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It’s been five growing seasons since my dad passed. Harvest is always hard for me. He loved the land and took pride in growing good crops for his herd and providing for his family. That was his life's purpose.

I ran across a story on Facebook of a farmer who was in the combine when he noticed an unfamiliar car driving slowly by the field, turn around and stop. He walked over to the car and asked if they needed help.

“No,” the driver explained. “My grandchildren are from Florida and they have never seen harvest equipment or how it worked. We’re sorry to bother you. We know this is a busy time for you.”

The farmer saw two young boys and a girl in the backseat. He asked the grandmother if it would be okay if he took them for a ride in the combine.

“Sure, but you’re so busy,” was the response.

“Never too busy for our next generation,” the farmer replied as the boys headed to the combine.

They went one round in the cab of the combine with the farmer, who showed them how the combine harvested the corn.

“Why didn’t your sister come for a ride,” he asked the boys.

“She’s shy,” one of the boys explained.

When the boys got out, so did the farmer, who pleaded with the girl to take a ride with him. She hesitantly agreed when he explained that his granddaughter had been in the combine with him the day before.

“I’m working by myself right now and would love the company,” he told her.

He let her steer the combine and talked with her. When she climbed down the stairs of the combine she was beaming.

“Girls can be farmers too,” she exclaimed.

The grandmother repeatedly thanked the farmer and told him that that is the most genuine smile we have ever seen from her.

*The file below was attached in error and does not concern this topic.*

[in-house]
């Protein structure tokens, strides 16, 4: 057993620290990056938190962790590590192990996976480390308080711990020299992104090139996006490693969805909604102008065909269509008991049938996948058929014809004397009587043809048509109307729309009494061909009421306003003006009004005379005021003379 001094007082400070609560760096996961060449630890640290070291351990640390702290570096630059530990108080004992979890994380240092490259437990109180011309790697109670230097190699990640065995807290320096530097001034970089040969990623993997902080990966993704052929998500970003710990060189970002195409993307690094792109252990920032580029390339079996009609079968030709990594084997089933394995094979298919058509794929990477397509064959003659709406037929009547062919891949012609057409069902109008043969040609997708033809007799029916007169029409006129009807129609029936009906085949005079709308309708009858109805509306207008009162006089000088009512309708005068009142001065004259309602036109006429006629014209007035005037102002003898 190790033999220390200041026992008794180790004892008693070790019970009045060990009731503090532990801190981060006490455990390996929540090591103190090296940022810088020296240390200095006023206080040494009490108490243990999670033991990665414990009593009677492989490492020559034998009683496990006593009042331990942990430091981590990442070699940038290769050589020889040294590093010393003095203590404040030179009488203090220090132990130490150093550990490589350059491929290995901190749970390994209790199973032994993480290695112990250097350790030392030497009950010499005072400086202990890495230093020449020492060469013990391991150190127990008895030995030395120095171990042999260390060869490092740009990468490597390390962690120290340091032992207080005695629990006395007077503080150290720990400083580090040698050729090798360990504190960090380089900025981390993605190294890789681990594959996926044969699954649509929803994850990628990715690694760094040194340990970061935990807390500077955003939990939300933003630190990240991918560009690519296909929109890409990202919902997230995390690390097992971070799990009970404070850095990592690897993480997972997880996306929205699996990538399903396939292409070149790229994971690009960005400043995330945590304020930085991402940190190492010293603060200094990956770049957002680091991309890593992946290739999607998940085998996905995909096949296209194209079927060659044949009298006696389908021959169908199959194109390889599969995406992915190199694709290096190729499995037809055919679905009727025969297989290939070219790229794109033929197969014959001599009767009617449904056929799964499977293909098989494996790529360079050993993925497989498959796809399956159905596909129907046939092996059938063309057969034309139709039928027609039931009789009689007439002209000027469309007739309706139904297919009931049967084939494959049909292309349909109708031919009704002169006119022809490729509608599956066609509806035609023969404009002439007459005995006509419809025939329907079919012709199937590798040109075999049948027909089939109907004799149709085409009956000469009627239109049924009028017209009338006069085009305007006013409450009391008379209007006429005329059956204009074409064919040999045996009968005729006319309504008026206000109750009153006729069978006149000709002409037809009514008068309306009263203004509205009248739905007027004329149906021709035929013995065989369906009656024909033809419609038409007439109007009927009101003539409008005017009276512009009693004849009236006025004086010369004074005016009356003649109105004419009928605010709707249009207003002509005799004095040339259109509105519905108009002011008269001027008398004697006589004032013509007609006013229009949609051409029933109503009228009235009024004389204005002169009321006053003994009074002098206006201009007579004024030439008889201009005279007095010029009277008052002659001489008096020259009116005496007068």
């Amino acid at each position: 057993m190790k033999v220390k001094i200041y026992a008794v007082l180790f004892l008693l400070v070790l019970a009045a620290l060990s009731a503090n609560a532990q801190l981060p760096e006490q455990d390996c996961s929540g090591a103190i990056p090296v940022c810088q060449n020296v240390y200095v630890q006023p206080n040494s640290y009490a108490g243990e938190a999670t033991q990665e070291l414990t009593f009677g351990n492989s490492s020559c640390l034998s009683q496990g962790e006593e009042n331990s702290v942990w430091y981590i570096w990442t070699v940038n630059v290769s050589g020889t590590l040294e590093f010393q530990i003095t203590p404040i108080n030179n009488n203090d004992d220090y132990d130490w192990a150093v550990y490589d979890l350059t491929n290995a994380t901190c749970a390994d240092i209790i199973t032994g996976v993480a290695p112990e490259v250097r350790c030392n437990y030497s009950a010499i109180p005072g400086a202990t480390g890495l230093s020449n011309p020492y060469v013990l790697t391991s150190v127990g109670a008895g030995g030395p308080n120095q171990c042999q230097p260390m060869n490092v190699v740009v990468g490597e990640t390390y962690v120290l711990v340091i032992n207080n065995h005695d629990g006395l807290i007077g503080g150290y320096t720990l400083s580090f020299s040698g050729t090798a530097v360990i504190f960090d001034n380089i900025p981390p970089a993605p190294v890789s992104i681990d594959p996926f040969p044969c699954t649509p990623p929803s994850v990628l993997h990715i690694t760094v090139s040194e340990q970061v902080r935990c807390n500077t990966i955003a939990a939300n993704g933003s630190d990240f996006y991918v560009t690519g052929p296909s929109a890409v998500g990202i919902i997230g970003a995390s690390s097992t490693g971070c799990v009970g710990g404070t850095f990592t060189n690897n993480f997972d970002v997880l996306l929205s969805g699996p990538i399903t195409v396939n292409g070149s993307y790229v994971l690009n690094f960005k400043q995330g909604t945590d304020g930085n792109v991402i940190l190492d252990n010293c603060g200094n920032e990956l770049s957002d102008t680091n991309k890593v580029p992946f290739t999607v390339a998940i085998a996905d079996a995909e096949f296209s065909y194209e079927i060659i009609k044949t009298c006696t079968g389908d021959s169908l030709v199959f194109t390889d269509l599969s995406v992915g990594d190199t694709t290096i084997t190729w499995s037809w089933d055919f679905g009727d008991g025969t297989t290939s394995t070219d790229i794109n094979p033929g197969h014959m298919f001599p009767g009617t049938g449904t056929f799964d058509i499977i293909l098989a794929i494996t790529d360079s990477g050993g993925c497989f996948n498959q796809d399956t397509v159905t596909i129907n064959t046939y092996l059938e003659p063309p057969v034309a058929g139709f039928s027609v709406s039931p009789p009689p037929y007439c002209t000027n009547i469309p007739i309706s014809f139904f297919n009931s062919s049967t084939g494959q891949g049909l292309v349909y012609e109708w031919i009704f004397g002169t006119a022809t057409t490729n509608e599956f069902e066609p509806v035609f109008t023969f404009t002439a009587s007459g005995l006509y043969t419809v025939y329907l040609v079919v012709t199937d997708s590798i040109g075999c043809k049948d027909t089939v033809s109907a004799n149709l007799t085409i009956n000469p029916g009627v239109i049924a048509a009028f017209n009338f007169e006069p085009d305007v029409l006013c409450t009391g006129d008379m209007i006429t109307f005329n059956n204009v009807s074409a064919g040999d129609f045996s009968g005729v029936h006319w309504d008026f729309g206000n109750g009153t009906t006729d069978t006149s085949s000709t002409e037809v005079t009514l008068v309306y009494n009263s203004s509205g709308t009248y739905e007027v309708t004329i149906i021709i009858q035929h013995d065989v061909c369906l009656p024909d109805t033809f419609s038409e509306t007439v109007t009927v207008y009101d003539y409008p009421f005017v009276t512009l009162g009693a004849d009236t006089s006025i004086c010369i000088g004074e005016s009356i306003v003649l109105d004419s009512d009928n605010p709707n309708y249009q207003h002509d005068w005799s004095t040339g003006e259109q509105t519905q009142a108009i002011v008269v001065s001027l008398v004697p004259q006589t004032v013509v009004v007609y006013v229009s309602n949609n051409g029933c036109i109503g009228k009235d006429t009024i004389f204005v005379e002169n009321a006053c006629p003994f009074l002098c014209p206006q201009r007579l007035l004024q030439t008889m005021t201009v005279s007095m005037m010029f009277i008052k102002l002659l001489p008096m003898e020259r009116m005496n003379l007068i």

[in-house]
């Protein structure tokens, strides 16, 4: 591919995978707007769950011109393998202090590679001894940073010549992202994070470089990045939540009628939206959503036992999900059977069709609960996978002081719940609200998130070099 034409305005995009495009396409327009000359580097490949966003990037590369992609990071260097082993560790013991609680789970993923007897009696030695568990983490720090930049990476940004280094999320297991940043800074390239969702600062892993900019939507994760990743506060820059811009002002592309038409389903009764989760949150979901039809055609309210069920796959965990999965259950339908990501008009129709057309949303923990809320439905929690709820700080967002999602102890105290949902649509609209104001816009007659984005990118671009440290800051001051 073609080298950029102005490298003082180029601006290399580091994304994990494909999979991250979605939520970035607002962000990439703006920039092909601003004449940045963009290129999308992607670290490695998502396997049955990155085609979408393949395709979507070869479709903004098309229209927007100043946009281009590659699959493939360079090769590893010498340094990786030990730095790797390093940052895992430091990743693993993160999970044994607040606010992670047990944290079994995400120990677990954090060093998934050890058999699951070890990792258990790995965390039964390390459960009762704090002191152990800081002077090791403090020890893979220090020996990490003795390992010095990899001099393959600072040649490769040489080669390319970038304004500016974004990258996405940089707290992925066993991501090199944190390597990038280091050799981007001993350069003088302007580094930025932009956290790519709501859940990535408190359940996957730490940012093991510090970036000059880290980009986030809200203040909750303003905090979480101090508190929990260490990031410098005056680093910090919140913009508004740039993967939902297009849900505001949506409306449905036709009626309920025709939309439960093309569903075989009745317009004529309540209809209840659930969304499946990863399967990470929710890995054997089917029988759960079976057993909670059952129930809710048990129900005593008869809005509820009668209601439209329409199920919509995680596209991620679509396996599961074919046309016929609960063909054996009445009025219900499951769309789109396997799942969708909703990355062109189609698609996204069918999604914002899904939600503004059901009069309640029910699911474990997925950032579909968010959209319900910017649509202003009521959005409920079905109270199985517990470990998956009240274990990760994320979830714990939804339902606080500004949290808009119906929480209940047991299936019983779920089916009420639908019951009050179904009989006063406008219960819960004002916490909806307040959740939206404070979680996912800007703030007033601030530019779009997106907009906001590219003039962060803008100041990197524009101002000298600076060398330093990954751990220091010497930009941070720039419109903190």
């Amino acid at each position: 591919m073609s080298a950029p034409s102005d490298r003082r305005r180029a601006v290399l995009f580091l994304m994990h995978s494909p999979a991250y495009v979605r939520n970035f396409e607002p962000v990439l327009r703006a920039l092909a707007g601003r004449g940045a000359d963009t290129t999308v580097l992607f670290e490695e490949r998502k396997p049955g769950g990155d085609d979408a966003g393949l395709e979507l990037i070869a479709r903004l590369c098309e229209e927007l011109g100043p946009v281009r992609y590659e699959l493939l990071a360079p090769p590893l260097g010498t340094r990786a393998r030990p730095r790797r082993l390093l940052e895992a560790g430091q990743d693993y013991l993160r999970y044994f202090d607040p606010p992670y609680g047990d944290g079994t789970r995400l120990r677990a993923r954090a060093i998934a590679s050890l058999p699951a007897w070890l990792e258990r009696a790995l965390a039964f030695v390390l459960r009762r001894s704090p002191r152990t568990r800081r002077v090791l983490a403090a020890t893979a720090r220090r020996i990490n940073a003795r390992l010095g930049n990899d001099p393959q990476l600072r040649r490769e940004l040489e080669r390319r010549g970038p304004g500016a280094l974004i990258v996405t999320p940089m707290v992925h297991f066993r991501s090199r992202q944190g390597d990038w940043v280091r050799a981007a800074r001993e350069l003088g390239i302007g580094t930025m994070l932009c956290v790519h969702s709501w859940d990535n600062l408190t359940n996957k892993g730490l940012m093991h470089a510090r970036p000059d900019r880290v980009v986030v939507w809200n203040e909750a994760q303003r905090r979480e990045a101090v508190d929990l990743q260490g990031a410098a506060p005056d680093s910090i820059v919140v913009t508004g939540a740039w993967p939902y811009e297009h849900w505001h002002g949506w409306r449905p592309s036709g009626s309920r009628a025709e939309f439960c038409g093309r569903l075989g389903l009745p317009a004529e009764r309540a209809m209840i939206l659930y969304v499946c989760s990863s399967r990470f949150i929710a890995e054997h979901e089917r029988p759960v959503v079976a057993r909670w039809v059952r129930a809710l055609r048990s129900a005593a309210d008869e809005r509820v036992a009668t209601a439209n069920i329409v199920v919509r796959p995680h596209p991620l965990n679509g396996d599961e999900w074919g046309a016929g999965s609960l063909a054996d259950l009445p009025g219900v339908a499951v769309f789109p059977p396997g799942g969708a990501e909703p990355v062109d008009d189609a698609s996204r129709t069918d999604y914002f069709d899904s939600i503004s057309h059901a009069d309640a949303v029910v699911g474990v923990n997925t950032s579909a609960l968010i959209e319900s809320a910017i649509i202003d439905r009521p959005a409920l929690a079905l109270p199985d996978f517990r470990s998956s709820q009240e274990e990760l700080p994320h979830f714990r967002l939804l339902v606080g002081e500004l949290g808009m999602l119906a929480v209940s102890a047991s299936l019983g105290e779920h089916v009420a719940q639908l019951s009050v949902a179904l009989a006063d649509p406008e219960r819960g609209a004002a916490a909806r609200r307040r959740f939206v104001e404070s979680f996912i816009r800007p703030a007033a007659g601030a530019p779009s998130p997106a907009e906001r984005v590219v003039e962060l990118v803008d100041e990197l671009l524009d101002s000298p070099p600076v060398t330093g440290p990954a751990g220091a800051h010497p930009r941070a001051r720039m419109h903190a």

I love that story — not only because it points out that girls can be farmers too, but because of the genuine care and concern that the farmer had for the little girl.

At the end of the story, the farmer points out that he wouldn’t have been in the field alone if the tractor hadn't broke down the day before. He hoped that he would always recognize the need to slow down and care for others — like his father had taught him.

That would have been something my dad would have done.

I have been reminded of the importance of slowing down and showing genuine care lately.

First, when we moved our daughter and spent time looking at pictures she found — where has time gone?

When I visited a church and felt warmth and love from people I now consider friends.

When I was buying a pair of horse-riding boots from a woman that I have never met. I had voiced empathy in her not being able to ride any longer and she texted back, “It kinda stinks, but I’m still here, still blessed, God loves me and Jesus died for me. I reckon it doesn’t get any better than that!”

Someone pointed out to me that I am so busy to which I replied, “God has given me a lot to do.” That is my purpose.

May I never be too busy that I underestimate the power of a touch, a smile, a kind word, a listening ear, an honest compliment, or the smallest act of caring, all of which have the potential to turn a life around. May I always show God’s great love.

That is what my dad taught me.

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